The expanded remote work environment post-pandemic and increasingly sophisticated security threats have compelled organizations to increase their focus on protecting contact center data. Learn how to build a holistic framework of best practices for technology, the business, and agents to shape contact center security in this blog.
Securing the landmine of customer data – from credit card numbers to health records – that reside in contact centers is a top concern for all businesses, particularly outsourced customer support. Data breaches can have serious financial, reputational, and legal consequences.
As new security threats constantly emerge and regulations change, strengthening contact center security is like aiming at a moving target. Now with the increase in remote work and more intricate ways to compromise data, this challenge has become more critical than ever. Let’s explore how it can be tackled.
Contact center security focus areas
Organizations should implement many different types of contact center security best practices related to the following three areas:
- Technology – Ensuring the organization’s devices, including bring-your-own-devices (BYODs), are up to date with the latest security systems, software patches, and firewalls. Companies also should have technology contingency plans for legacy systems that can’t be replaced
- Business – Establishing the organization has clear control and governance over its security standards and effective policies, especially in the face of ever-changing security requirements and newly emerging malware attacks and cybersecurity threats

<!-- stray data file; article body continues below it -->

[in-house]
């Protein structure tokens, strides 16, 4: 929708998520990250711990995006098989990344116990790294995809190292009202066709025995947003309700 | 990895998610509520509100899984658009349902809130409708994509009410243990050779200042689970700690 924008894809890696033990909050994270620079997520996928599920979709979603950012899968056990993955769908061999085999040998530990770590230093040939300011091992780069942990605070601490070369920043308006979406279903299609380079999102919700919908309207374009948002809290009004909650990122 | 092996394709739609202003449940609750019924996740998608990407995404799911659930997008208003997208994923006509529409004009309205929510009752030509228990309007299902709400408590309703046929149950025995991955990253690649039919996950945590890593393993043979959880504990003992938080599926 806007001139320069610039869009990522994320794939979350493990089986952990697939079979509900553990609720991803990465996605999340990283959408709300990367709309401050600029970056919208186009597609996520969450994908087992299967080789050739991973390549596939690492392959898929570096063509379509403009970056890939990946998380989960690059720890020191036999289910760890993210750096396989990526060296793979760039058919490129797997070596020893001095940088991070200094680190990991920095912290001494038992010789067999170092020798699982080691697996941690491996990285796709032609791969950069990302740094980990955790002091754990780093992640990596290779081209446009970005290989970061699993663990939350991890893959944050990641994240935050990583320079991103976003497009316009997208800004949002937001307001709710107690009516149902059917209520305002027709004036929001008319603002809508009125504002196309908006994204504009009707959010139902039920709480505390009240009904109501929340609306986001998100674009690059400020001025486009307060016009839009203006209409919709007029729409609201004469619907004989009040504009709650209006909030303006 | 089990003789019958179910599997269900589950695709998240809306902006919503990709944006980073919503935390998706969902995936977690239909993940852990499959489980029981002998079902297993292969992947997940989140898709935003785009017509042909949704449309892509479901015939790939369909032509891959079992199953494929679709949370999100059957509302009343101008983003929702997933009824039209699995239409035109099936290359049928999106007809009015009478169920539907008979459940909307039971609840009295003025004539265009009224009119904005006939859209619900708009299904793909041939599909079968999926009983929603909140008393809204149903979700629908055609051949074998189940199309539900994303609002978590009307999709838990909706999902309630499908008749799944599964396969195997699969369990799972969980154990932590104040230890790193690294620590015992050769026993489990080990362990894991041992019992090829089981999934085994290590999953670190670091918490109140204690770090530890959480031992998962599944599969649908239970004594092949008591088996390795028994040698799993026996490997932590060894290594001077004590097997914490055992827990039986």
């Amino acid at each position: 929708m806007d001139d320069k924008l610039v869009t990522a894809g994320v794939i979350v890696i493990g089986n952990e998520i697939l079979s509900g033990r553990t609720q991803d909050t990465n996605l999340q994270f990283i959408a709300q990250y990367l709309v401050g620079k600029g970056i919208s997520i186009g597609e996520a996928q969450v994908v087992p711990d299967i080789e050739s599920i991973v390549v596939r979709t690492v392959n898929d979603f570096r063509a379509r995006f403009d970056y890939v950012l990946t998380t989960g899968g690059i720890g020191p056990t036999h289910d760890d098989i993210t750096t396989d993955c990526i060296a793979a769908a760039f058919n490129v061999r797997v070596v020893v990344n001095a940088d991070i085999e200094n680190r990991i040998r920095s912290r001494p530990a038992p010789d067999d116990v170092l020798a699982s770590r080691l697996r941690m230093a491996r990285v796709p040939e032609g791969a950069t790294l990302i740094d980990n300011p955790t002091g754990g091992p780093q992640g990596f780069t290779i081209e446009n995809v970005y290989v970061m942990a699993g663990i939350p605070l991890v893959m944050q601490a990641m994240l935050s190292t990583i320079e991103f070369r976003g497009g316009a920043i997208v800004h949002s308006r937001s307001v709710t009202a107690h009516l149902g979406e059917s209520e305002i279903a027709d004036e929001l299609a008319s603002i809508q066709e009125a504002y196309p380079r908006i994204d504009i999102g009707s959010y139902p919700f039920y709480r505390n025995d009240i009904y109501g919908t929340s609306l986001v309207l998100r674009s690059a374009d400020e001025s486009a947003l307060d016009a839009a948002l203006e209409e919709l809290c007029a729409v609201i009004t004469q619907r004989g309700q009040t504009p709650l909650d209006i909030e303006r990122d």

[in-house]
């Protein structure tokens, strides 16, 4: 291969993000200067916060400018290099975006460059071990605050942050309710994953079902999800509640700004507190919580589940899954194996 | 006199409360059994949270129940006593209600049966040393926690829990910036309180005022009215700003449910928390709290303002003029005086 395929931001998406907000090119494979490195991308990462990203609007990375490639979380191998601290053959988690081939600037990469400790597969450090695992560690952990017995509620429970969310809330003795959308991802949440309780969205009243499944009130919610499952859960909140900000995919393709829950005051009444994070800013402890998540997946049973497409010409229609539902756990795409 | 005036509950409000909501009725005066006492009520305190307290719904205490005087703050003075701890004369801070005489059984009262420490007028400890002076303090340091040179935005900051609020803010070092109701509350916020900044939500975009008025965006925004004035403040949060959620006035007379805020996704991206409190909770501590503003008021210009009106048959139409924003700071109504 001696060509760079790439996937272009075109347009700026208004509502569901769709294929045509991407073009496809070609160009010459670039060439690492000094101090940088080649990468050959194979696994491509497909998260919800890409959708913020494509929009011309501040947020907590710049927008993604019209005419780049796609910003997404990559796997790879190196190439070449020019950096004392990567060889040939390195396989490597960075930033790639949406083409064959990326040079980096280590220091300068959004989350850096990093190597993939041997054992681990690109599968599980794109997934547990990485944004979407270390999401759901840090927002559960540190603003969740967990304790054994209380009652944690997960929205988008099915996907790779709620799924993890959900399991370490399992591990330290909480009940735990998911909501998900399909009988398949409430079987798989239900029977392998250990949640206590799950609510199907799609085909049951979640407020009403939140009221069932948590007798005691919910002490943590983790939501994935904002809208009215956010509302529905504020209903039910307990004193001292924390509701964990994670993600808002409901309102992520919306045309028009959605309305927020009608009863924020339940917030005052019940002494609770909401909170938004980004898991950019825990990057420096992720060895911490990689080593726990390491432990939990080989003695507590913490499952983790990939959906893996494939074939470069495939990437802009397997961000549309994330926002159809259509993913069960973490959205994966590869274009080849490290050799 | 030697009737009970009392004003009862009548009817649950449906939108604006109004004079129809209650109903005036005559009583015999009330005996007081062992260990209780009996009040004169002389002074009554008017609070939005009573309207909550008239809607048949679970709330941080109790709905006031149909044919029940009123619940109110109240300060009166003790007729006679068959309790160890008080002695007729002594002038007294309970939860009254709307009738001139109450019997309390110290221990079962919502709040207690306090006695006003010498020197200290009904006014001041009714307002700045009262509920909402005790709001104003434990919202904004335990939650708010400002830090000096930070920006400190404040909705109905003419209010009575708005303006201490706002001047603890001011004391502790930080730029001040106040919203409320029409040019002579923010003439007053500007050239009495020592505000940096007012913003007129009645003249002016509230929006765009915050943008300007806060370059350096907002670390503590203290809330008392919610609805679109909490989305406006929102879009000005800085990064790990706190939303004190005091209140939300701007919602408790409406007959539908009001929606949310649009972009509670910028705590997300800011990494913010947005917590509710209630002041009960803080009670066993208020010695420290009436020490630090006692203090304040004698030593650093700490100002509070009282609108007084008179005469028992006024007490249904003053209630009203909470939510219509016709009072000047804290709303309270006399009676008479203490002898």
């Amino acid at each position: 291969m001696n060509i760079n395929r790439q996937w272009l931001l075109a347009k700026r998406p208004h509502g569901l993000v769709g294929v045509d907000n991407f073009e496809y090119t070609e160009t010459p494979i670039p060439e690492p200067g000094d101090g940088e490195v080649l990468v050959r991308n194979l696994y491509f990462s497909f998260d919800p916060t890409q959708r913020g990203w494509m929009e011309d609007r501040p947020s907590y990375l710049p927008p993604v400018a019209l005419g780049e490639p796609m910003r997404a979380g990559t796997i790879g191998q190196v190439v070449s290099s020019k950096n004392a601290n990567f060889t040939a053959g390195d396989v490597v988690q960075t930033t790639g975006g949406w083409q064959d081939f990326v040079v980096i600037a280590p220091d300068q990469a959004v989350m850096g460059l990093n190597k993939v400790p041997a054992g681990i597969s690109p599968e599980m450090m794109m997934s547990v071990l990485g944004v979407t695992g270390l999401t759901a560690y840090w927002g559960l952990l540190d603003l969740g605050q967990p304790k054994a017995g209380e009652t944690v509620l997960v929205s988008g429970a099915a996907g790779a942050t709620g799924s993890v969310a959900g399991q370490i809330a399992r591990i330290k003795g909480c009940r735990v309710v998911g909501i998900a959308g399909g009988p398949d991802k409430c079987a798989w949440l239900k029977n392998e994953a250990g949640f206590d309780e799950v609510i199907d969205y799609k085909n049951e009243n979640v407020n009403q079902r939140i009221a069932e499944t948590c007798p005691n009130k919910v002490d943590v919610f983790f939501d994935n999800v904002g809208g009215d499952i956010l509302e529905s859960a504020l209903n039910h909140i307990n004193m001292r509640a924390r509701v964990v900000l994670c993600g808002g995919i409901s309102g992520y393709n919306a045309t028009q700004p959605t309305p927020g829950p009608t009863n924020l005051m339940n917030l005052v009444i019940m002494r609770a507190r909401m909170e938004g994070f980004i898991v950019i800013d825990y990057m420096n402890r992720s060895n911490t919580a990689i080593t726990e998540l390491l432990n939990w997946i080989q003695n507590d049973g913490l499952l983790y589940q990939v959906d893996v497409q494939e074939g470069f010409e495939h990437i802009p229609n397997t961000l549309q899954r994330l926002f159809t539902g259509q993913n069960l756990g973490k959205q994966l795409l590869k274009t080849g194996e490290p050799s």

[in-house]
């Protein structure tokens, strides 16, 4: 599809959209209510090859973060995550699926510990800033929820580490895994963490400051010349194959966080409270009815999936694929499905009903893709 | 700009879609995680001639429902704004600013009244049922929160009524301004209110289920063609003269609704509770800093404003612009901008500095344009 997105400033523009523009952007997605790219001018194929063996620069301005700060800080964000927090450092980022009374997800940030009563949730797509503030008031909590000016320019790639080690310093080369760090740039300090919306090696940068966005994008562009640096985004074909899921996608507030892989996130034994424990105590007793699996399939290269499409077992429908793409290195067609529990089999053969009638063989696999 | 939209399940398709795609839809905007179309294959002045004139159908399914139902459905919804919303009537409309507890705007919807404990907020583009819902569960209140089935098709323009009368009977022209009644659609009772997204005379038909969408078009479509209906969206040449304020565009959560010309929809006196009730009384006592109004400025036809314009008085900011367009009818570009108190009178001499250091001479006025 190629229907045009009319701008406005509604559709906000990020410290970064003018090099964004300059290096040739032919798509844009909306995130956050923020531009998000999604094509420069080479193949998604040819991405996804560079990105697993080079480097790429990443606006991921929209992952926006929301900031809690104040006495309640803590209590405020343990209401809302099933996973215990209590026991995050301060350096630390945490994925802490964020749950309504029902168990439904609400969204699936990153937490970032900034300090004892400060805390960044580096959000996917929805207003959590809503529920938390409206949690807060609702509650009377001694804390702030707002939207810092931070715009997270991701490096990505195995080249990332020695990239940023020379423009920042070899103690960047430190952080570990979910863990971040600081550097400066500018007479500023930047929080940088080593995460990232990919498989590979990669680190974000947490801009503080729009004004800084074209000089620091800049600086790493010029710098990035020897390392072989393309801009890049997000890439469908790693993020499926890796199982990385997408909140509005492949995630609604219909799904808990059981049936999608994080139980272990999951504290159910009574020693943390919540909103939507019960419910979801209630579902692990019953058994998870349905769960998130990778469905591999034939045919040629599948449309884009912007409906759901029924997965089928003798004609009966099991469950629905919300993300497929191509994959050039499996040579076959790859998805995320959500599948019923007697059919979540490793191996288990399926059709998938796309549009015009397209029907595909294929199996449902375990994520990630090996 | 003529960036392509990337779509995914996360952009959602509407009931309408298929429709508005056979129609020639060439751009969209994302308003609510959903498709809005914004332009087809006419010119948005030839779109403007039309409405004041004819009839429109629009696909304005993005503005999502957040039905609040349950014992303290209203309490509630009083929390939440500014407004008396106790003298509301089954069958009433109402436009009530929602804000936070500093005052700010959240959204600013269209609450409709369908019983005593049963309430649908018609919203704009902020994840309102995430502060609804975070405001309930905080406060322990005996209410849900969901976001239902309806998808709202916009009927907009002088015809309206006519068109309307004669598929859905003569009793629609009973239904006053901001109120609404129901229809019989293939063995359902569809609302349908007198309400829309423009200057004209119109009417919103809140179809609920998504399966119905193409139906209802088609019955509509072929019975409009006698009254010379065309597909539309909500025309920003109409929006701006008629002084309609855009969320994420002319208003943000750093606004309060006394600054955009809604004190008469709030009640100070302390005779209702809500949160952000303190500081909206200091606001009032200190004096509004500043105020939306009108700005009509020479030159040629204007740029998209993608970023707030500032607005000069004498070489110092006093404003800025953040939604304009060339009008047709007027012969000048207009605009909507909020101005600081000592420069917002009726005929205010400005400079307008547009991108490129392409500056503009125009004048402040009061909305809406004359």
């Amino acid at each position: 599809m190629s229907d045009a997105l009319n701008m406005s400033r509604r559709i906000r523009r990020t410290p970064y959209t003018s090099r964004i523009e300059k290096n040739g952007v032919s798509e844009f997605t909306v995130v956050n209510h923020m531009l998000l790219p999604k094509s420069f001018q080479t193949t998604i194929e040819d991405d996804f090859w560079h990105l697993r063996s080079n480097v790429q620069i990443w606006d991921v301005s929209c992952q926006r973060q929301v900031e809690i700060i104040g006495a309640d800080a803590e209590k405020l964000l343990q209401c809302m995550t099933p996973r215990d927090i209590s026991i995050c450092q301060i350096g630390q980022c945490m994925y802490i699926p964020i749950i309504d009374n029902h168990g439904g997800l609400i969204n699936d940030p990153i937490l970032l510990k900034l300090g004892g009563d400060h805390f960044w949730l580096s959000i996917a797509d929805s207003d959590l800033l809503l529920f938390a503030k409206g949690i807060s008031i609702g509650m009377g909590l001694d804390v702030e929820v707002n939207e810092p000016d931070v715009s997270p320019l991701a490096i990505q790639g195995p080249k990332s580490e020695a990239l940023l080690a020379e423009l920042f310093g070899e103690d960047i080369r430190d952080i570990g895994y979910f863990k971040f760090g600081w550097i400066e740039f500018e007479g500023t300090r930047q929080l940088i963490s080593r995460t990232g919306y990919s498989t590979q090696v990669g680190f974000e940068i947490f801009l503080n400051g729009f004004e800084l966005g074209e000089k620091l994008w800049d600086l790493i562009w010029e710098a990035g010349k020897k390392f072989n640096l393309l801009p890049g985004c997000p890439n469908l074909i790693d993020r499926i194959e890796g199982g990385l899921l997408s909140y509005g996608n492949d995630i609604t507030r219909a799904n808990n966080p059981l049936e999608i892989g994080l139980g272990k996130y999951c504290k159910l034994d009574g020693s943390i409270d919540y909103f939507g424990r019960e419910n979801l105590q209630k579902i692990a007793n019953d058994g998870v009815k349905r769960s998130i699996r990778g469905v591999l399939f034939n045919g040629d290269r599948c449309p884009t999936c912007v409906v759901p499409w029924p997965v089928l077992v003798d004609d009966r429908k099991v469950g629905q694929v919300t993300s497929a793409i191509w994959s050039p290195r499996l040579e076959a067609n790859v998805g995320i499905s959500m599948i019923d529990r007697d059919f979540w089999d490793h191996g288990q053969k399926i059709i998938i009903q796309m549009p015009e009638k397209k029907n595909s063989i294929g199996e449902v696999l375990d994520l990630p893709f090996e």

- Agents – Providing training and monitoring of both full-time human agents and gig workers who work in the office as well as remotely
Contact center security protocols can vary based on the delivery model. The complexity has increased as contact centers have evolved from entirely brick-and- mortar-driven service delivery to remote service delivery with Work at Home Agents (WAHA) and BYODs, which allow agents to choose their work location and use their own devices to conduct work.
As organizations move from working at offices to remote locations, contact center leaders need to be more vigilant to keep customer data safe. While the WAHA and BYOD models bring more operational agility to the workforce, they add heightened security concerns around endpoint safety management and agent monitoring.
The below graphic illustrates how the complexity increases with the newer work models:
Illustration 1: Everest Group
Defining a BYOD security policy is critical to maintaining company security. Stakeholders from different departments are key to the policy planning process and bring important input. Leadership, human resources, finance, IT operations, and the security team should be part of a BYOD project management team and be asked to contribute to policy development.
Failing to routinely update machines with the most updated security patches is one of the biggest cybersecurity risks. Often this failure is simply due to not having enough IT resources. Even with in-center deployments, manually patching each device is a huge drain on time and resources. This challenge is further complicated in a remote/hybrid working environment where the device is off-site.